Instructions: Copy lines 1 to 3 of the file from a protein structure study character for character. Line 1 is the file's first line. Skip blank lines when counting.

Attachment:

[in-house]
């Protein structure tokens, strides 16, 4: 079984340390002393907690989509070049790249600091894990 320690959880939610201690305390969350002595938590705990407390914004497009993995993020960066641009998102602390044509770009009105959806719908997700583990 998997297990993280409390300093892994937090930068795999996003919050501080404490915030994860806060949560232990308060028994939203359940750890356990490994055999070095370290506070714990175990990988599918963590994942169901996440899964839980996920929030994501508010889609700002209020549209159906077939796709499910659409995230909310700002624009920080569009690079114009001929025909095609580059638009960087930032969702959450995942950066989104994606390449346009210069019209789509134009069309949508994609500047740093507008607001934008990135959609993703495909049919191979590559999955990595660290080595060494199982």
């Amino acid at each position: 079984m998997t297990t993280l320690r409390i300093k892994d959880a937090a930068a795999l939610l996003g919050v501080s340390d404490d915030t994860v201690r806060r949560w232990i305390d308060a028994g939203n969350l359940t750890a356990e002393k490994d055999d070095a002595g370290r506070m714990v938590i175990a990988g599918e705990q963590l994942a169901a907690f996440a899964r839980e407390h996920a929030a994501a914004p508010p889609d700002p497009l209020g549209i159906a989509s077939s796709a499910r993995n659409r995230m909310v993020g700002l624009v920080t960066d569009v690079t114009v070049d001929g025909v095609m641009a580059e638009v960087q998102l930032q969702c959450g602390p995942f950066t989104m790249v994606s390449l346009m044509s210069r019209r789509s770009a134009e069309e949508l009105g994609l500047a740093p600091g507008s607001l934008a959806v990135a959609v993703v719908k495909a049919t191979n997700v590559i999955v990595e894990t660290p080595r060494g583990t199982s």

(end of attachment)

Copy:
[in-house]
């Protein structure tokens, strides 16, 4: 079984340390002393907690989509070049790249600091894990 320690959880939610201690305390969350002595938590705990407390914004497009993995993020960066641009998102602390044509770009009105959806719908997700583990 998997297990993280409390300093892994937090930068795999996003919050501080404490915030994860806060949560232990308060028994939203359940750890356990490994055999070095370290506070714990175990990988599918963590994942169901996440899964839980996920929030994501508010889609700002209020549209159906077939796709499910659409995230909310700002624009920080569009690079114009001929025909095609580059638009960087930032969702959450995942950066989104994606390449346009210069019209789509134009069309949508994609500047740093507008607001934008990135959609993703495909049919191979590559999955990595660290080595060494199982």
């Amino acid at each position: 079984m998997t297990t993280l320690r409390i300093k892994d959880a937090a930068a795999l939610l996003g919050v501080s340390d404490d915030t994860v201690r806060r949560w232990i305390d308060a028994g939203n969350l359940t750890a356990e002393k490994d055999d070095a002595g370290r506070m714990v938590i175990a990988g599918e705990q963590l994942a169901a907690f996440a899964r839980e407390h996920a929030a994501a914004p508010p889609d700002p497009l209020g549209i159906a989509s077939s796709a499910r993995n659409r995230m909310v993020g700002l624009v920080t960066d569009v690079t114009v070049d001929g025909v095609m641009a580059e638009v960087q998102l930032q969702c959450g602390p995942f950066t989104m790249v994606s390449l346009m044509s210069r019209r789509s770009a134009e069309e949508l009105g994609l500047a740093p600091g507008s607001l934008a959806v990135a959609v993703v719908k495909a049919t191979n997700v590559i999955v990595e894990t660290p080595r060494g583990t199982s």